As for the over-44s, the answers are generally the same, although I think we should be looking to do more. Labour is at its best when it is building organisations that embed themselves in the national fabric. The NHS, Open University, Sure Start; things that can make a material difference to people’s lives.

So let’s pledge to build a National Care Service. Many people, particularly older people, worry about spending their final years in poverty, or requiring round-the-clock care that they cannot afford. We can do something about this.

We can propose that this new service is at least partially funded from increased inheritance tax; those who die with much can help pay for those who have nothing in their later years.

8. How would we deal with people’s concerns about immigration?

A Labour leader could say this:

“We have always been a country of immigration, and we should be proud that so many people from around the world choose to make Britain their home.

We in the Labour Party believe that immigration brings benefits both economic and social; without immigration, vital services such as the NHS would cease to function.

But we also recognise that these benefits may not have always been fairly shared across the country. Successive governments have failed to hear the cry of communities that fell behind, as old industries closed down, replaced by nothing. Yet it was easier for governments to blame immigrants, instead of their own failure to act.

If I lead a Labour government, we will hear these communities, and we will help them.

The economic benefit of immigration is around £2bn per year. We will earmark this money, and spend it to help redevelop communities that have been left behind.

We will use this Immigration Development Fund to improve schools, and hospitals. To encourage new companies to set up in these areas. To reskill local workforces. We are a government that believes Britain can be better.”

9. How can Labour’s mass membership be mobilised?

This is a slightly irrelevant question. Labour has a membership that is already greater than the Conservatives, and is mobilised well enough. We already have lots of brilliant members willing to get stuck in.

We need two big developments; a greater air war to give members something to defend on the doorstep, and also a more sophisticated way of targeting voters.

On the latter, Tim Ross’s “Why The Tories Won” is a fascinating account of the Conservative electoral machine. They won partly by tailoring their message to tiny slices of the electorate, via highly personalised mailshots and social media advertising in swing seats.

Labour needs something like this. Mobilising millions of members would be great. Rallies look good on TV. But we need to work smarter more than harder, and that can, and should, be co-ordinated by HQ.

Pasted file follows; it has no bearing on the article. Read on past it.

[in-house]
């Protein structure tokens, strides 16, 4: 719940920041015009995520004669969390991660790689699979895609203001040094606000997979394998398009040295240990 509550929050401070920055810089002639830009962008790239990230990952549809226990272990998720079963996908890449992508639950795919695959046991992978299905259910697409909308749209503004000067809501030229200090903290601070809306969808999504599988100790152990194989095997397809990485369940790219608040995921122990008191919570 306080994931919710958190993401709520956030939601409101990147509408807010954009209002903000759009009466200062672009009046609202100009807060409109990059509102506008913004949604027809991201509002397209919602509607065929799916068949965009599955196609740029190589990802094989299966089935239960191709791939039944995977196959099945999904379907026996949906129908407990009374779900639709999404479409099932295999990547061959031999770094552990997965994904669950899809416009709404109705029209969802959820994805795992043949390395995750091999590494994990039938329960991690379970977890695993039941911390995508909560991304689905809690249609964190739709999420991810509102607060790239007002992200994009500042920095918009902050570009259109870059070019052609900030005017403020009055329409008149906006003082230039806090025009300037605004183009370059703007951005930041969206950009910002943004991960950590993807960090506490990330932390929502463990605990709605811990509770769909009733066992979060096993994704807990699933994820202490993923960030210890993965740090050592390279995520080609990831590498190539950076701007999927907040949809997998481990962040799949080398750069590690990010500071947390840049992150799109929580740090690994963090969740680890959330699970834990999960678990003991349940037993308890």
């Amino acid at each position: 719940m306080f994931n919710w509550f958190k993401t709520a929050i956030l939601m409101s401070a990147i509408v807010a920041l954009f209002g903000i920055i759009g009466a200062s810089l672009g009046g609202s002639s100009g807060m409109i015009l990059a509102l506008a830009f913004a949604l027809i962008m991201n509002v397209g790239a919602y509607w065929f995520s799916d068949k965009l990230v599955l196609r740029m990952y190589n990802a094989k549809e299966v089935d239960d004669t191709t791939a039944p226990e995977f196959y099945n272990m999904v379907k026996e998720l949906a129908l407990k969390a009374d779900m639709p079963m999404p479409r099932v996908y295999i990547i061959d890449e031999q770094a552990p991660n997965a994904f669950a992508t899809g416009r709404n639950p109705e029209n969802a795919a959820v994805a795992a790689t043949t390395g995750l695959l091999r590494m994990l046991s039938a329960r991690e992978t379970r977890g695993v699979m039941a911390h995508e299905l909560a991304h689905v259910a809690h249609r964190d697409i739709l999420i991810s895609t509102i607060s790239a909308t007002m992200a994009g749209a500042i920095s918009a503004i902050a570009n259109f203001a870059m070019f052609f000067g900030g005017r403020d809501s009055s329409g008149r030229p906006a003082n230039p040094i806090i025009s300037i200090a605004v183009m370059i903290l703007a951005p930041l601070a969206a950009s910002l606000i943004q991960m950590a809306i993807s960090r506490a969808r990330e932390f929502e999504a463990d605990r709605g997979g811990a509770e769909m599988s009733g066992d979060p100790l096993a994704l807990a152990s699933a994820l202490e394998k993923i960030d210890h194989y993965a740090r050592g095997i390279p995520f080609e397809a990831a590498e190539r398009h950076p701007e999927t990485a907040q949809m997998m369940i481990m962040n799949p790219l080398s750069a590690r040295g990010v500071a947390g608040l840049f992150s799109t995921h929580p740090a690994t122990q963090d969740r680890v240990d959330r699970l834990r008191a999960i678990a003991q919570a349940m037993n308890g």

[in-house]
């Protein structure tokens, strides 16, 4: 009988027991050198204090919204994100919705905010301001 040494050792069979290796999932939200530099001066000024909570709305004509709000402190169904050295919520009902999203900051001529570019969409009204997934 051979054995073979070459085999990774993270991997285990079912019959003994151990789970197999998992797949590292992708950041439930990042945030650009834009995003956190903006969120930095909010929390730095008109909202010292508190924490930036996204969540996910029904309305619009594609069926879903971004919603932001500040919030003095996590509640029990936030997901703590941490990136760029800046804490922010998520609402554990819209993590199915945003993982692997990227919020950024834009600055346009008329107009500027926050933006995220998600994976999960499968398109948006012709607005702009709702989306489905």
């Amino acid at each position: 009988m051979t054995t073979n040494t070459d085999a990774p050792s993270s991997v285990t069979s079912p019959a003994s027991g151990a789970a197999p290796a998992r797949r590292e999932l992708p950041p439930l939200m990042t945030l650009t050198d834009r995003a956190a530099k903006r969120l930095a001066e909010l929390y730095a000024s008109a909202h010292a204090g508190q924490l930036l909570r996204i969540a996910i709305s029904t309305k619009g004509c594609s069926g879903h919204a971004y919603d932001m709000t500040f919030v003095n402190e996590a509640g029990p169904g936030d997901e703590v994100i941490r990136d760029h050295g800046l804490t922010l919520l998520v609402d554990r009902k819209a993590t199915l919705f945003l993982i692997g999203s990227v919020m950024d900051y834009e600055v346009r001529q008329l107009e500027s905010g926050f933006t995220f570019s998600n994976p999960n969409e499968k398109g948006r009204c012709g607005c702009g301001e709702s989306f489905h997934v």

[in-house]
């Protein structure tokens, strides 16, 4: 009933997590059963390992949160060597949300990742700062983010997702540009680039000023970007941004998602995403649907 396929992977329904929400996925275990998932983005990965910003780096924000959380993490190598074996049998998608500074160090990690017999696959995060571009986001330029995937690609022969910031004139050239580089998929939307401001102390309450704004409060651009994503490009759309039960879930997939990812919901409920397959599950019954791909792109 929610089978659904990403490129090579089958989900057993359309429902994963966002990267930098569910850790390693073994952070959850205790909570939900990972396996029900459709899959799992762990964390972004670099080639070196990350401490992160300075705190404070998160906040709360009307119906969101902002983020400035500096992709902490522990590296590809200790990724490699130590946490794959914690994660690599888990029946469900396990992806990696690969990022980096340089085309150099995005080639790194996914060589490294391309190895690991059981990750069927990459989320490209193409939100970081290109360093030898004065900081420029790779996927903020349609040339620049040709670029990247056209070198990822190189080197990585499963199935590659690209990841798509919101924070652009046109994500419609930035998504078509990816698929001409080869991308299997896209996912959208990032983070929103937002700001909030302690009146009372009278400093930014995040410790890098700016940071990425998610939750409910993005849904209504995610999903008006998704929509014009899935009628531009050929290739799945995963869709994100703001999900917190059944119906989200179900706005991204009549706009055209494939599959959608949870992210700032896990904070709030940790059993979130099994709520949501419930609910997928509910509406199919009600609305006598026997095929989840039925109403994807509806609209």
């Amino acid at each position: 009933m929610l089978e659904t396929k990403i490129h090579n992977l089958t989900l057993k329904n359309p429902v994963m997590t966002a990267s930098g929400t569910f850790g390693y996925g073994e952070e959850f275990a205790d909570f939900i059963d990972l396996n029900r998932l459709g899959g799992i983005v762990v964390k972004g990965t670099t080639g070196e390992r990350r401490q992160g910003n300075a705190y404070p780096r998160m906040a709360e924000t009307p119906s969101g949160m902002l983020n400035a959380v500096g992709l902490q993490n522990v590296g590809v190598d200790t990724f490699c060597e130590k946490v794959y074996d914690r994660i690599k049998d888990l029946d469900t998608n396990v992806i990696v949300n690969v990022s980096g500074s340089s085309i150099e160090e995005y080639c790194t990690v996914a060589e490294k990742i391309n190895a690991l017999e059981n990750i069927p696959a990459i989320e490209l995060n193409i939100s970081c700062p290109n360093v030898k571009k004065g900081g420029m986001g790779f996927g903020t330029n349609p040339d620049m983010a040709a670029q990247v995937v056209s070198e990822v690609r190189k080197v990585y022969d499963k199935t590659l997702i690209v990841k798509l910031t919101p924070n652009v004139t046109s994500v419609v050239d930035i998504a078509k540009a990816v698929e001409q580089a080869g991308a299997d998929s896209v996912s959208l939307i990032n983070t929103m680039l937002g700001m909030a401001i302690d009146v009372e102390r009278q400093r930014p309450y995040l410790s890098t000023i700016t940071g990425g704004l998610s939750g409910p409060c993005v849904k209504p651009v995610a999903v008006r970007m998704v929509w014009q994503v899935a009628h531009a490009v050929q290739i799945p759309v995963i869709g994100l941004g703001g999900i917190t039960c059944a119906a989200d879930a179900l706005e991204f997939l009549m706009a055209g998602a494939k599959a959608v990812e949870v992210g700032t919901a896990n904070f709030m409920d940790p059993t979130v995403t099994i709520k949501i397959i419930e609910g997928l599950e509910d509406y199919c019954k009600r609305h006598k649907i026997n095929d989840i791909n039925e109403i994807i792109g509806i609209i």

And the air war needs to be top-notch. We need to give members something great to go and sell on the doorstep.

Coming back to Question 3, which was:

How are the policies significantly different from the last general election?

They aren’t, at the moment, because the National Policy Forum hasn’t met since Jeremy Corbyn’s election.

I’d suggest a National Care Service, an Immigration Development Fund (as mentioned above), plus infrastructure investment along the lines Owen Smith is discussing.

But, whatever it is, it needs to be costed properly. Policies will be scrutinised to the finest degree, and we need to be absolutely on the ball with our figures. We need to win back trust on the economy, or all of this is moot.

Finally:

How can the disastrous polling be turned around?

It’s going to disappoint Owen, but a necessary step is getting rid of Jeremy Corbyn. He is a woeful leader, and will certainly lead us to failure.

If he is in charge come the next election, the Tories merely need to ask why he should be trusted to lead the country when 80% of his MP’s don’t trust him. He cannot win.

But there’s more. We need to start attacking the Tories, properly. Get some simple messages, and repeat them until we are all sick of hearing them.

They missed every deficit reduction target they set themselves. They lost our AAA-rating. The value of the pound has collapsed due to their recklessness.

Small business owners who trade with Europe. Farmers worried about the loss of EU subsidy. These are the types of people we can win with such messages. The Tories have been irresponsible with Brexit, and we will fight for the best possible deal for Britain.

But really, it boils down to this. Just be a sensible social democratic party, that is fiscally responsible, patriotic, strong on defence, that believes in investing to benefit the country, and has a strong leader who communicates effectively.

That’s what has won us elections in the past, and it will do again. The rest is just noise.

One clap, two clap, three clap, forty?

By clapping more or less, you can signal to us which stories really stand out.